The Ford Motor Company of Southern Africa (FMCSA) on Thursday said that it would double its investment to produce a new-generation pick-up at its Pretoria plant, as well as the new Puma diesel engine at its Struandale plant, in Port Elizabeth, from R1,5-billion, as announced in 2008, to R3-billion.
FMCSA president and CEO Jeff Nemeth said in Johannesburg that the added funding would be used to increase the level of mechanisation at the plants, and to facilitate further local component development.
Assembly of the "next-generation global compact pick-up", as Nemeth described it, would start in the second half of next year, with the engine plant starting production of the Puma engine in early 2011.
The investment would increase total annual capacity at the Silverton plant to 110 000 left-hand drive and right-hand drive units - up from 2008's 55 000 units and last year's 28 000 tally - with around 75% of the vehicles destined for export markets, primarily to the rest of Africa and Europe.
The Struandale plant would install capacity for 220 000 engines, of which 75 000 would be for the Silverton plant, while the balance would be exported.
The investment programme would see FMCSA increase local content on its vehicles from the current 35%, to more than 60%, said Nemeth.
Working with roughly 65 different South African component suppliers, FMCSA's annual spending on local components would increase from an estimated R2-billion a year to around R6,5-billion.
"The announcement highlights our commitment to expanding the South African automotive industry, which will enhance the country as an export base for vehicles, engines and components," said Nemeth.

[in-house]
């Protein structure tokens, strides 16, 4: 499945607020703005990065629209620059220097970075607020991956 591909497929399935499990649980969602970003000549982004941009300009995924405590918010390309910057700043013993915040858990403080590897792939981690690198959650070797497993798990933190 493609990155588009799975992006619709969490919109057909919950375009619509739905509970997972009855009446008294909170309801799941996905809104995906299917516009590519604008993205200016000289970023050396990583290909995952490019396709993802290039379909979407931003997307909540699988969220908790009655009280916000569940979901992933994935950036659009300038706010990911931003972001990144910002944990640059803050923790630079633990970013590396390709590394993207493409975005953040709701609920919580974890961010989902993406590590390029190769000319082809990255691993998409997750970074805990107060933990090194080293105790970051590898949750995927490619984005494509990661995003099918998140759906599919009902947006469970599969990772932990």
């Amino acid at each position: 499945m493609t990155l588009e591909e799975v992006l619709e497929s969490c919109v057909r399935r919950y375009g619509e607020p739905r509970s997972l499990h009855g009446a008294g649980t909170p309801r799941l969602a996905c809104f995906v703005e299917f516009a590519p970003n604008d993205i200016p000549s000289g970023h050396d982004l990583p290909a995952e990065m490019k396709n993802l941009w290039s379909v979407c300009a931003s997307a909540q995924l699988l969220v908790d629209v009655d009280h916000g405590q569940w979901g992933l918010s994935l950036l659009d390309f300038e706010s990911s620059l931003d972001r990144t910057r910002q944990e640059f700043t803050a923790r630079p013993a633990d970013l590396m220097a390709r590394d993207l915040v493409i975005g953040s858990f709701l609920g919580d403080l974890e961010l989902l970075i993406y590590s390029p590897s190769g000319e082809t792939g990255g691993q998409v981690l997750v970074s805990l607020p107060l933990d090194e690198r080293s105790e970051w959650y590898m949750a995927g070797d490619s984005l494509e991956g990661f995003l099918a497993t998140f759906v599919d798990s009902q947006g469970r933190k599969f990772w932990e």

"The investment represents a significant next step in the ongoing expansion plan of Ford's Asia Pacific and Africa region, and underscores the central role of our South African operations. With the continued support of the South African government and hard work and dedication of all our partners, we will continue to drive our operations forward in South Africa."
Nemeth said the investment programme would not immediately create additional jobs at the plants, as the company was still emerging from a four-day production week following the global recession, which had dampened vehicle demand.
Trade and Industry Minister Rob Davies said at the announcement that recent investment by vehicle manufacturers in South Africa now totalled R9-billion.
"These investments do not drop out of the air, they have to be won."
Davies said both FMCSA and government had worked hard to secure the US carmaker's purse.